We love reading...staff picks for November

The widespread use of social media has lead to public shamings becoming a part of modern life. Jon Ronson’s book looks at several high profile public shamings of ordinary people who made a mistake at work or who made a joke that they shouldn’t have. Collective social media outrage then leads to events those changes their lives forever.  This book says a lot about the power of the silent majority but questions what they are doing with this power.  This is a book about modern life, spotlighting human flaws and the disturbing part that many of us play.
The Virgin Suicides by Jeffrey Eugenides
This novel is the debut work of this brilliant author. The story retrospectively telling the story of the five Lisbon sisters who all commit suicide within a year. Despite the dismal topic, this book is hard down.The novel is written in a  unique style of first person plural, meaning it is written from the perspective of the boys of the era who were affected by the girls deaths; without it being clear who is actually speaking.  The story unfolds slowly offering speculative glimpses of the girls lives and possible motivations for their actions. Although it was made into a film in 1999, it is the exquisite prose that was most appealing to me. Having read some great reviews on Jeffrey Eugenides second novel,  Middlesex , this is the next book on my TBR list!

Old Man's story: the last thoughts of Kakadu Elder Bill Neidjie by Bill Neidjie as told to Mark Lang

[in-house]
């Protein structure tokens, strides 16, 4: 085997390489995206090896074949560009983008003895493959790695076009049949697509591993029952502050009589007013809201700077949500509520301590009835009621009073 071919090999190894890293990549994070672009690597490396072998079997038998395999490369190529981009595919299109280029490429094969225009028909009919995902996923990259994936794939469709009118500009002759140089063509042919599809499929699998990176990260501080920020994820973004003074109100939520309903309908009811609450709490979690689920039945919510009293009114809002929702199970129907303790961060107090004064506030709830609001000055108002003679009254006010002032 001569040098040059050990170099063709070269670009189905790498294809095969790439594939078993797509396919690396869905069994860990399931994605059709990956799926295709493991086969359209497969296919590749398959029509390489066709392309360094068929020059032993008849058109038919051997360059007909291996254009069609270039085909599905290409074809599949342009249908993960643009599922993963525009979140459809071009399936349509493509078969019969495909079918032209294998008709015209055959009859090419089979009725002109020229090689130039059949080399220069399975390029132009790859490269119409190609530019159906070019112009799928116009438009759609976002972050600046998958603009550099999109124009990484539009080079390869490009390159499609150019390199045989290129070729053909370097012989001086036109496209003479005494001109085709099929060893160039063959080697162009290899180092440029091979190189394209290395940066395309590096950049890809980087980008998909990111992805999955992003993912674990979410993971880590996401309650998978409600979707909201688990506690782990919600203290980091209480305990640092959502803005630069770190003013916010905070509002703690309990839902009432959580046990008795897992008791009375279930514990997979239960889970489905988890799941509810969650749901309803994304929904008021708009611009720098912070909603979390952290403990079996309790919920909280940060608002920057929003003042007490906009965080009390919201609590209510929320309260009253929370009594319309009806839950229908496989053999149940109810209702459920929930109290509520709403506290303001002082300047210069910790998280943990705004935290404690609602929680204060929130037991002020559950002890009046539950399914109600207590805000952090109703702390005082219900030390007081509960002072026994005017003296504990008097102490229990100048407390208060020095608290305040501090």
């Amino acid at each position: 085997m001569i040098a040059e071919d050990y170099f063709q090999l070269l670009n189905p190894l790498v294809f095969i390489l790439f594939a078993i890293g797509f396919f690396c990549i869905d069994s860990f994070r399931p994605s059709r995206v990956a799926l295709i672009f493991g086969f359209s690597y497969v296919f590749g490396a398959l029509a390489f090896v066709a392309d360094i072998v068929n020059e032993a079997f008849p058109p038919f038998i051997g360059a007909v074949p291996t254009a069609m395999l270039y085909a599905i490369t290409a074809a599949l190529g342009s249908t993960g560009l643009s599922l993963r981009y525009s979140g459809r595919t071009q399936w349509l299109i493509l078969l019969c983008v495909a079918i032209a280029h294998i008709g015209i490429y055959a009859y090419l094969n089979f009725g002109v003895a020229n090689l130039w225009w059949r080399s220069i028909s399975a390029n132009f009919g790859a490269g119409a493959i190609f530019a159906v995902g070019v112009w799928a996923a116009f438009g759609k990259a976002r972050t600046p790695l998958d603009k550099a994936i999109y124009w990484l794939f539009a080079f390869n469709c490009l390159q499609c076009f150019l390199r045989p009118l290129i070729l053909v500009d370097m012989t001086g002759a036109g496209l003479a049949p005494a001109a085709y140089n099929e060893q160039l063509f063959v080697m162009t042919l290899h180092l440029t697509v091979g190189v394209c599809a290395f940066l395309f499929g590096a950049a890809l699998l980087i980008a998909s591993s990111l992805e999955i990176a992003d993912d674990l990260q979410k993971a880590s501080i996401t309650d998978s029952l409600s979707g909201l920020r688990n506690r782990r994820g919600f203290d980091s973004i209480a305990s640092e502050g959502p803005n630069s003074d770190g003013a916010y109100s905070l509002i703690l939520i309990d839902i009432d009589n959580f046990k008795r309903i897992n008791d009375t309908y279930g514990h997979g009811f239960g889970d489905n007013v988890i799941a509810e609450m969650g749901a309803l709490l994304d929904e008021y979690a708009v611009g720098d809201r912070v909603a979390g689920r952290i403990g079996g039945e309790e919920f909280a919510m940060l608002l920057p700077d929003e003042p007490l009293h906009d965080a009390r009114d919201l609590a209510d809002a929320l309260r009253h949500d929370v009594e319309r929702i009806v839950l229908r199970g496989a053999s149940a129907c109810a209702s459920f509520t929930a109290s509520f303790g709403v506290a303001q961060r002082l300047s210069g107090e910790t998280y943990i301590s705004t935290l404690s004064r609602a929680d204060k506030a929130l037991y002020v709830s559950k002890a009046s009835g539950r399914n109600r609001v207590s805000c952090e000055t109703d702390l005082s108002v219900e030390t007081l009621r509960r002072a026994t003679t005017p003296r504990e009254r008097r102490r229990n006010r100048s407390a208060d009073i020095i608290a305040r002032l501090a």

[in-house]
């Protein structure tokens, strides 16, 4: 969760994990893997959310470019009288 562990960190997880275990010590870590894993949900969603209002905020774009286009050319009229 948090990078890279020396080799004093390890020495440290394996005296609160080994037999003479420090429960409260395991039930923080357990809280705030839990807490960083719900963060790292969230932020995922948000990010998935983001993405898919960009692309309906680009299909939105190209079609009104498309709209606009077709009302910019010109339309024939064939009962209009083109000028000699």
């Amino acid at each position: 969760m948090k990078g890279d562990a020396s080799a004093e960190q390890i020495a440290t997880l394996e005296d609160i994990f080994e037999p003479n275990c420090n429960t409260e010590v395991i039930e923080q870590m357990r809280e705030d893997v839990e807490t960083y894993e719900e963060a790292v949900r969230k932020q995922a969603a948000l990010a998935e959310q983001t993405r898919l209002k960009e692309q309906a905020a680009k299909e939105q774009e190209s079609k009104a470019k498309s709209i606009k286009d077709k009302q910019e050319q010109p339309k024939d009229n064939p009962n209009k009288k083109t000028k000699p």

This is a beautifully produced book. The photos evoke the setting of the story's telling and the style of the prose creates a mood in which Old Man is talking directly to you.
Mark Lang worked over two years with Old Man Bill, recording his story and the story Bill needed to tell future generations, which his ancestors told him.
It is poignant and powerful in it's telling of times past and speculation of the future without country being looked after.
The inextricableness of connection to country is made obvious not just for indigenous peoples but everyone. One story.  One world. A book not to be rushed but sampled and savoured.

A Paris apartment by Michelle Gable
A gorgeous story built on a true Parisian apartment I love.(you can google it and find the real photos)
April is a Sotheby furniture specialist in a troubled marriage who runs to paris to escape and is thrilled to find in a dusty treasure filled apartment the letters and journals written by Marthe de Florian a famous courtesan of the Belle Epoque. In discovering Marthe's story April may discover her own.
This debut novel has two fabulous female characters both troubled by love and looking for a true heart.

The Drop by Dennis Lehane
Dennis Lehane is the author of ‘Shutter Island’ and ‘Mystic River’.
The Drop was written as a short story and originally published as ‘Animal Rescue’. It has since been made into a major motion picture starring Tom Hardy.
The ‘drop’ refers to the money-drops in the underworld of Boston bars, where Bob Saginowski is a bartender.
It is not a long read, but is a great piece of crime writing. After reading The Drop, I went on to read Lehane’s ‘Moonlight Mile’ and thoroughly enjoyed both books.
Who, or Why, or Which, or What ? : a Global Gazetteer of the Instructive & Strange by John Oldale
Are you fascinated by odd facts and bits of history? Such as: Who was the only modern leader to return fire during an assassination attempt? Why is kissing on trains banned in France? What was the first song to be sung in Outer Space? Where was the Land of Hum? John Oldale's Who, or Why, or Which, or What? is a cornucopia of history, travel, politics, wildlife, language - indeed, a celebration of everything which makes this planet so fascinating. With an entry for every country in alphabetical order, including ratings for liveability, from the impenetrably immense (China) to the most completely marginal (San Marino, although it has stiff competition), this beautifully illustrated book is jammed with the most peculiar, fascinating and surprising information. If you are fascinated by trivia for its own sake, this is the book for you. Warning: Some geo-political information will be out of date.